Major depressive disorder (MDD) can cause more than depression. It can lead to complications that affect your health and change how you think and behave.
Weight Gain and Obesity
When you’re depressed, it’s no surprise you turn to food for comfort. (Some call this practice emotional eating.)
MDD can also scramble your appetite hormones, so you eat a lot more than normal. Some antidepressants even make you put on pounds. In fact, weight gain is one of the main reasons people stop taking their depression meds.
Ask your doctor to refer you to a dietitian who understands and works with MDD.
People who have MDD often have one or more long-term diseases, such as:
- Multiple sclerosis
- Heart disease
Though many of these conditions don't have cures, you can manage them. But depression makes them harder to treat and control. This may partly explain why men and women who have MDD die sooner than people who aren’t depressed.
Lifestyle factors like lack of exercise, an unhealthy diet, and alcohol misuse may also contribute to poor health and early death.
There’s a strong link between physical pain and depression. They share some of the same neurotransmitters -- brain chemicals that act as messengers between nerves. They also share some of the same nerve pathways in your brain and spinal cord.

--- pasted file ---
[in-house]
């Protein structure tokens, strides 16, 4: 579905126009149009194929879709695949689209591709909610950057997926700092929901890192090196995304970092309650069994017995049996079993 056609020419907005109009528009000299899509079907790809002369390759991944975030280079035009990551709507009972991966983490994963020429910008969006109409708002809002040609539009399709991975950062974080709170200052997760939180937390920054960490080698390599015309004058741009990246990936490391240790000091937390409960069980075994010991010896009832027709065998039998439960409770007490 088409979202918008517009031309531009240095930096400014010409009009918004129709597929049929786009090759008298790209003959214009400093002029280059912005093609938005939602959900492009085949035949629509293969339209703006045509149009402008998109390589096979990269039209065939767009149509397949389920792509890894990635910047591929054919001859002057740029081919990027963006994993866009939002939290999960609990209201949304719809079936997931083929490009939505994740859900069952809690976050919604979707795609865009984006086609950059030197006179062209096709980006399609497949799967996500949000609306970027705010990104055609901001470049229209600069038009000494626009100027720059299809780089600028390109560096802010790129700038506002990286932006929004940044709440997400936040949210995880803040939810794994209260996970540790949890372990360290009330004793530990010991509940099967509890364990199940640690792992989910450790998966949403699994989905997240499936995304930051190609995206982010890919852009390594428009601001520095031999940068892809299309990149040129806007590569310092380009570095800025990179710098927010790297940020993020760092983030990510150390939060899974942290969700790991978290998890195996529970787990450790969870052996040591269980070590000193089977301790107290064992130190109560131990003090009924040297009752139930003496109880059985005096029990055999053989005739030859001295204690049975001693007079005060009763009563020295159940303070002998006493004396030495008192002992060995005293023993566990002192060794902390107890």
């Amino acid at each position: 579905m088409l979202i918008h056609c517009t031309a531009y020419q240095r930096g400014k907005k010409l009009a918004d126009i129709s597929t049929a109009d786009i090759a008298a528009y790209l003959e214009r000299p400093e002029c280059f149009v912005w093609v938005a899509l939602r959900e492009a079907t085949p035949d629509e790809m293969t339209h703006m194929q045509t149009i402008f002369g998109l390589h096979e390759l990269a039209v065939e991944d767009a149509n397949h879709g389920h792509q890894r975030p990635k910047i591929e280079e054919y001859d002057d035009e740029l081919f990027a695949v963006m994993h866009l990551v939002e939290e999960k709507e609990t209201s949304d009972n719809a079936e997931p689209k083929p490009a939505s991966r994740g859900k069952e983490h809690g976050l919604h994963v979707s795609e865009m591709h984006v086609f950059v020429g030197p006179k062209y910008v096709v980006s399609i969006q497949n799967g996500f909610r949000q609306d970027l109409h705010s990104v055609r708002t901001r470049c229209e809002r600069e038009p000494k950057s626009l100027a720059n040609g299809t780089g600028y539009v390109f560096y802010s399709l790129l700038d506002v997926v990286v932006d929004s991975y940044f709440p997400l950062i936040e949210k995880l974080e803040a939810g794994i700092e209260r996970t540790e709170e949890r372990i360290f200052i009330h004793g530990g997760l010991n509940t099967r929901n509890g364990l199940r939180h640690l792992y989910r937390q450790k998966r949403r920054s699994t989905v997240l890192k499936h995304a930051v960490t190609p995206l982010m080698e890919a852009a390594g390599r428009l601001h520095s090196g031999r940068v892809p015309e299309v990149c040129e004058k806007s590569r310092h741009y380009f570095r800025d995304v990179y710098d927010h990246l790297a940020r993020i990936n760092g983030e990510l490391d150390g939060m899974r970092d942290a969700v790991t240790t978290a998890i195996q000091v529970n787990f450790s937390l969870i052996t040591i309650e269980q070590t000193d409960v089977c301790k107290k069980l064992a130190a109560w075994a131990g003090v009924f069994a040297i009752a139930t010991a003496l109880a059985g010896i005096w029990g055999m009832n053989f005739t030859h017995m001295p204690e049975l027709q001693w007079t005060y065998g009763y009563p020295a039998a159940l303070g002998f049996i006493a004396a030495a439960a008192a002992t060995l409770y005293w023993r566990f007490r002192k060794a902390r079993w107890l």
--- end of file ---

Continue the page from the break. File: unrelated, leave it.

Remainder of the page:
So depression can make you more sensitive to pain, and chronic pain can fuel depression. Because the two have so many links, doctors often treat them together, sometimes with the same meds. For example, a type of antidepressant called a serotonin norepinephrine reuptake inhibitor (SNRI) may also work for nerve pain and anxiety.
To manage difficult feelings, you might try to cut or burn your skin, pull out hair, or pick at scabs. Doing drugs or drinking at the same time makes serious injury more likely.
Self-harm is more common in teens and tweens, but it can also happen later in life. If you’re struggling with it, talk to your doctor or a trusted friend or family member. It takes more than willpower to quit.
You might have suicidal thoughts during severe MDD flares. These go away when you get treatment. If you ever think about ending your life, call your doctor, a local crisis center, or the National Suicide Prevention Lifeline.
About one-third of people with MDD have a problem with alcohol or drugs. Both can change how your mind and body work.
When you use substances the wrong way, you’re more likely to get other mental health disorders, like anxiety. And if you have thoughts of suicide, there’s a greater chance you’ll act on them.
MDD can change the way your brain works. You might have trouble focusing or remembering a word or someone’s name. This can happen during or between bouts of severe depression. And it can make it harder to function in all areas of your life -- work, school, and personal relationships.
Antidepressants may not improve cognitive symptoms, and they might not get better when depression lifts. Other types of treatments may help, though. Cognitive remediation therapy (CRT) teaches you how to overcome brain-related challenges. Common talk therapies, including cognitive behavioral therapy (CBT) and mindfulness therapy, can work well, too.